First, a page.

Unlike the quintessential image we have of teachers, Ramesh brings not just an immense amount of passion towards teaching but also encourages curiosity and out-of-the-box thinking in his students.
In this exclusive interview with The Better India, Ramesh speaks with passion about the year-long course on teacher training that he underwent, the teaching methodology, and why he thinks getting trained to be a teacher is a worthwhile exercise.
The flyer that Ramesh’s older child got back from the school said, ‘Learn how teaching is done’. Thinking that the programme was all about helping parents teach their kids, Ramesh attended the session.
“I loved the half-day I spent there. I must mention that the team that works behind the scenes, the enthusiasm and the passion with which they speak about education will leave you pumped with energy and a willingness to give teaching a chance,” he says.
De-brief with Teacher Educator and Collaborating Teacher after a lesson has been completed.
He says, “It was always at the back of my mind, but it was only a year after I attended that half-day session that I enrolled for the ‘I Am Teacher’ course.”
As a filmmaker, Ramesh travelled extensively around India, covering various projects that the UNDP and UNICEF have funded. Most of these projects were around primary education, and that is when he started looking at education. “What works, what doesn’t – I’ve seen some amazing projects that have been pedagogically wonderful,” says Ramesh.
The formative years are extremely important for the kids. If one doesn’t get them hooked on to learning from that age, they are lost to the world of learning forever, he feels.
Having worked with government schools, he was keen on seeing what it would be like in private schools. He took a sabbatical for a year to see whether teaching would interest him and six months at being a teacher, after which he was confident that he made the right choice.
The course is a year-long programme, which attracts professionals from various walks of life. In a batch of 30 teacher-trainees, there were banking professionals, doctors, homemakers, filmmakers, and corporate workers. “This eclectic mix is what adds to the course. Each one brings so much to the table,” he says.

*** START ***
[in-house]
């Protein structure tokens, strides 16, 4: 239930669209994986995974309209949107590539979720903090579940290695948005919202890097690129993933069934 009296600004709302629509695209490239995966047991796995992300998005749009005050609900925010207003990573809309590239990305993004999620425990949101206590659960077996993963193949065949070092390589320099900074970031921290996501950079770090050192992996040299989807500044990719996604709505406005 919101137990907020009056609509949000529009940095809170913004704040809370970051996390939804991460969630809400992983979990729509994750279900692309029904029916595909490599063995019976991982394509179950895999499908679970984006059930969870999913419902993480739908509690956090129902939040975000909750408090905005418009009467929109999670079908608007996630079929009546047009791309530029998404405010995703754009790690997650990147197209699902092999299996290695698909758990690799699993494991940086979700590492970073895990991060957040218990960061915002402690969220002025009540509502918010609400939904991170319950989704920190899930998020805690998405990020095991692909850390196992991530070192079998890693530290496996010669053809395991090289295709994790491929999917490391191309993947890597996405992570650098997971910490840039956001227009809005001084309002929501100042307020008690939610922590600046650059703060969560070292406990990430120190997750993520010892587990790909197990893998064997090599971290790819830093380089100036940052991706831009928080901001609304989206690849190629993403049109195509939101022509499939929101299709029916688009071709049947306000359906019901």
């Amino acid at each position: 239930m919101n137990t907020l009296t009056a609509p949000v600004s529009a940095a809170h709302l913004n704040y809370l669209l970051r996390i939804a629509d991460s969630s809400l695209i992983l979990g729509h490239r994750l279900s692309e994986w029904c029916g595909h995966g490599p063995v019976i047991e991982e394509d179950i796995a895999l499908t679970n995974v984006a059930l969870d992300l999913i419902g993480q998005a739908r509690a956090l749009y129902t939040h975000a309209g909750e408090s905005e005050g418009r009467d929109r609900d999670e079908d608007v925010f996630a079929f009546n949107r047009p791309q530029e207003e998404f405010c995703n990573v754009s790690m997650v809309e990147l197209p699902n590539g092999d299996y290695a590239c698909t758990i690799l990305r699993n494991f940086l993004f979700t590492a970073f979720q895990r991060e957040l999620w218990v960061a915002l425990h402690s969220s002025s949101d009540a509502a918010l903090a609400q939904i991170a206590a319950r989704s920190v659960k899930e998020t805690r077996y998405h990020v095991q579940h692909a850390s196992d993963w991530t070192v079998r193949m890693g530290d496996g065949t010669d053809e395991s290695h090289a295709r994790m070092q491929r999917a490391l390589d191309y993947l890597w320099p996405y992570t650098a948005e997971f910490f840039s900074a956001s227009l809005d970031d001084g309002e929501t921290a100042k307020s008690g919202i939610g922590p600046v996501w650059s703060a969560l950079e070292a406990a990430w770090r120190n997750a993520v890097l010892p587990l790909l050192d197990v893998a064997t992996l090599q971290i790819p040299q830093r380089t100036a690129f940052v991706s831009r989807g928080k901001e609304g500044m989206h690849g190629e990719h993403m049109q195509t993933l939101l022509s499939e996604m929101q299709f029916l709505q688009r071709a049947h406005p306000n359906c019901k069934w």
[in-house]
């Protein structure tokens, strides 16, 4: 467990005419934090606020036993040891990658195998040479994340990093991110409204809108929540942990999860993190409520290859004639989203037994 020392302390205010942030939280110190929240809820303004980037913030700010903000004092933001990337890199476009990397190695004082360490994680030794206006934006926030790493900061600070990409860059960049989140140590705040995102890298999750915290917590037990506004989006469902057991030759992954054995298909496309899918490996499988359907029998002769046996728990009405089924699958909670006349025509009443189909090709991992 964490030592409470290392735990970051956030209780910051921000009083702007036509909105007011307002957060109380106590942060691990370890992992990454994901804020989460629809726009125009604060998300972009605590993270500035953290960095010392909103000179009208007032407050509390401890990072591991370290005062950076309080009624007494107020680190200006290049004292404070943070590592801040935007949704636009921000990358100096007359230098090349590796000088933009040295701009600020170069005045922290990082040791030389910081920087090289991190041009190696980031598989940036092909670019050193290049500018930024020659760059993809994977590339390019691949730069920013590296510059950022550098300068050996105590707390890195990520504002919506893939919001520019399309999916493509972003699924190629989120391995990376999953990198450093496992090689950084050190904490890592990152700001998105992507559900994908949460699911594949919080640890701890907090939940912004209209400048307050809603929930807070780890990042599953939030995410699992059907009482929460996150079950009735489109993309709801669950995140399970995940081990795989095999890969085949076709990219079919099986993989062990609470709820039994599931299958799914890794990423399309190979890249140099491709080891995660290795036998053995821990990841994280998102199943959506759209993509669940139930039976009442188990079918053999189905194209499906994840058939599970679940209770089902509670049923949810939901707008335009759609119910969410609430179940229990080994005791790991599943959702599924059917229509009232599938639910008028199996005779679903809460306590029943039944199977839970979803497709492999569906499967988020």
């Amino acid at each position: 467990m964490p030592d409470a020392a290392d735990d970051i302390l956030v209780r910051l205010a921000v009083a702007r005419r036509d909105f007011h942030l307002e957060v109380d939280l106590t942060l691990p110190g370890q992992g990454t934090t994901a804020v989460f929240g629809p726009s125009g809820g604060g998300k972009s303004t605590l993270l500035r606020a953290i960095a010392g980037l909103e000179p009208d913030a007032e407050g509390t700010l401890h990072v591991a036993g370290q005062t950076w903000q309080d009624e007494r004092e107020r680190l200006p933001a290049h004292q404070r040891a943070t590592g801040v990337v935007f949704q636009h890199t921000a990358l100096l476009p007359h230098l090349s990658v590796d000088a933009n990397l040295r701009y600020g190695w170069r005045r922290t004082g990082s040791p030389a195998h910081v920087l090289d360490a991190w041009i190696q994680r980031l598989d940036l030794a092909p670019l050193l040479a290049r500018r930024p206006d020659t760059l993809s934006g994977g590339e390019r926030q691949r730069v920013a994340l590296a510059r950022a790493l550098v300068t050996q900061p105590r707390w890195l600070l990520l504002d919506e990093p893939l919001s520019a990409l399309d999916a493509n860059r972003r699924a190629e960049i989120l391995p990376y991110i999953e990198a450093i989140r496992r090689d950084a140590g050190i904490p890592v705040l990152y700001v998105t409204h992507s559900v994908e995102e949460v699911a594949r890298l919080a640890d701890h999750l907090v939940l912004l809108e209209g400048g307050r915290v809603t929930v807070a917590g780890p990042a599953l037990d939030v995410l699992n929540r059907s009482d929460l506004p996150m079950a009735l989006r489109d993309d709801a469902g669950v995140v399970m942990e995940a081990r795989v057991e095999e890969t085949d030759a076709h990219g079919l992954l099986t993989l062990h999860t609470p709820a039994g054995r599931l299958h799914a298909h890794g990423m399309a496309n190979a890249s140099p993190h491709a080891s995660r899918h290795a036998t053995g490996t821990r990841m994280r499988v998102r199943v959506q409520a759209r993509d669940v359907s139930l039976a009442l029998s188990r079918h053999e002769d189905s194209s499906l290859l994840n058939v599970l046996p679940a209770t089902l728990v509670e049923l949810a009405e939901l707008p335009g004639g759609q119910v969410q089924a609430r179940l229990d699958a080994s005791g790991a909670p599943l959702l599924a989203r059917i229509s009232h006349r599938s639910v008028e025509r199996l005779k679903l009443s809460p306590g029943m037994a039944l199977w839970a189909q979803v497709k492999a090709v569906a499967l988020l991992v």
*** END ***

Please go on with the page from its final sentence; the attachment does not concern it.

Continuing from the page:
A Birthday celebration in the IAAT class.
The trainee teacher gets to learn from a teacher and shadow the teacher for a while.
“We weren’t just theoretically learning about how kids should be taught. We were getting to teach and learn hands-on how to deal with children and teach them. You will notice a change over the one-year that you are a part of the course,” he says.
This course makes you a good student to enable you to become a good teacher, says Ramesh.
What this essentially means is allowing the children to experience things and learn, through various activities. Ramesh says, “Just after the Tsunami struck, many schools along the belt that was hit were rebuilding from scratch, and they chose to adopt this activity-based learning module. I was involved in creating these modules for classes 1 to 4, and that was a great learning opportunity for me as well.”
A Math training class in progress
It was this search that led Ramesh to Heritage Xperieential School in Gurugram.
For Ramesh, being able to bring his filmmaking experience, spanning two decades to the classroom is most valuable. “I started working with students of senior grades and mentored them to produce their very own video newsletter. The high that I felt seeing the final product was something else,” he says.
With Children at the SDMC School, Delhi
As we end our conversation, Ramesh urges anyone who might be interested in teaching to take the course. He says, “It’s one thing to be good at something but being trained in teaching adds so much more to what you can deliver.”
Passion is one thing, but teaching is a skill that one needs to learn, he says in conclusion.
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